The composers of Israel’s winning entry in the 2018 Eurovision Song Contest are reportedly about to sign a deal with a major US record corporation to end a legal threat over alleged plagiarism, according to a Wednesday report.
Universal Music Studios, one of the world’s biggest music companies, sent a pre-suit notice letter two months ago to Doron Medalie and Stav Beger, who jointly wrote the song, “Toy,” claiming that Netta Barzilai’s contest-winning hit was copied from The White Stripe’s 2003 song, “Seven Nation Army.”
According to a Ynet report, Medalie and Beger will give Universal some of the distribution rights of the song in certain countries, resolving claims of copyright infringement.
Both sides will reportedly benefit from the deal because, with the backing of Universal, the song will reach a much larger audience.
If upheld, claims of copyright infringement could have disqualified “Toy’s” eligibility to participate in Eurovision, meaning Israel could have been stripped of its win, and in turn losing Israel hosting rights for the 2019 tournament. Eurovision entries must be original material.
“The agreement is expected to be signed in the coming days,” sources told Ynet. “Medalie has been in the US for a month and a half in order to end this saga.”
Many have observed that the two songs have a similar baseline — as is the case of many other pairs of songs — but Universal’s attorneys alleged that similarities in rhythm and harmony constitute copyright infringement.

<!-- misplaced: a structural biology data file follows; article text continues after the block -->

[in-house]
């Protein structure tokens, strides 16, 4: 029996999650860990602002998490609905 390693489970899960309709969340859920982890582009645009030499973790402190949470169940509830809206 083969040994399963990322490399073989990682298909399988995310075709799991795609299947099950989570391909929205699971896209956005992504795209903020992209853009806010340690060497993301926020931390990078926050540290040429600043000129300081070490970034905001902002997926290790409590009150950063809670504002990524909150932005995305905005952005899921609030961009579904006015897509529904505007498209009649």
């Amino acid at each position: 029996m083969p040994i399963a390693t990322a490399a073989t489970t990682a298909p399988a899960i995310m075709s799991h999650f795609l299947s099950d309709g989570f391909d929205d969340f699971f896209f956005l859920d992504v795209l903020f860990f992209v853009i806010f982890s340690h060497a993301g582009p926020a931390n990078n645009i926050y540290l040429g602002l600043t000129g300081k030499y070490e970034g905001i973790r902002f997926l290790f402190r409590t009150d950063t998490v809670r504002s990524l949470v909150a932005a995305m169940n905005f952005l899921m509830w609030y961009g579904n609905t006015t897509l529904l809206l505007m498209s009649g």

In March, Haaretz writer Ben Shalev noted of “Toy” that “the music closely resembles ‘Seven Nation Army’ by The White Stripes. Let’s hope Jack White doesn’t hear this song before the Eurovision Song Contest. He may sue.”
News of the imminent deal came a day after Israel’s public broadcaster and the government reached a last-minute deal to end a spat over funding for hosting next year’s contest, which had left Israel’s hosting duties in jeopardy.
Representatives of public broadcaster Kan accepted a proposal by the Finance Ministry for submitting a guarantee of €12 million ($14 million) to the European Broadcasting Union (EBU) to reserve the right to host the event.
The guarantee will be returned once the contest takes place. Kan had demanded extra funds on top of its annual budget of around NIS 750 million ($200 million), saying it feared an eventuality in which it would lose the guarantee if the contest were to be canceled for security reasons or due to international pressure by boycott groups.
The government had refused to give any money to the broadcaster, claiming that its annual budget was sufficient to cover the costs.
The sides traded strongly worded statements accusing each other of endangering the hosting of the event.
According to the agreement reached Tuesday, Kan said it would take a loan to front the money, on the provision that should the contest be canceled for reasons out of its control, the Finance Ministry would find a way to reimburse the broadcaster.
Michael Bachner contributed to this report.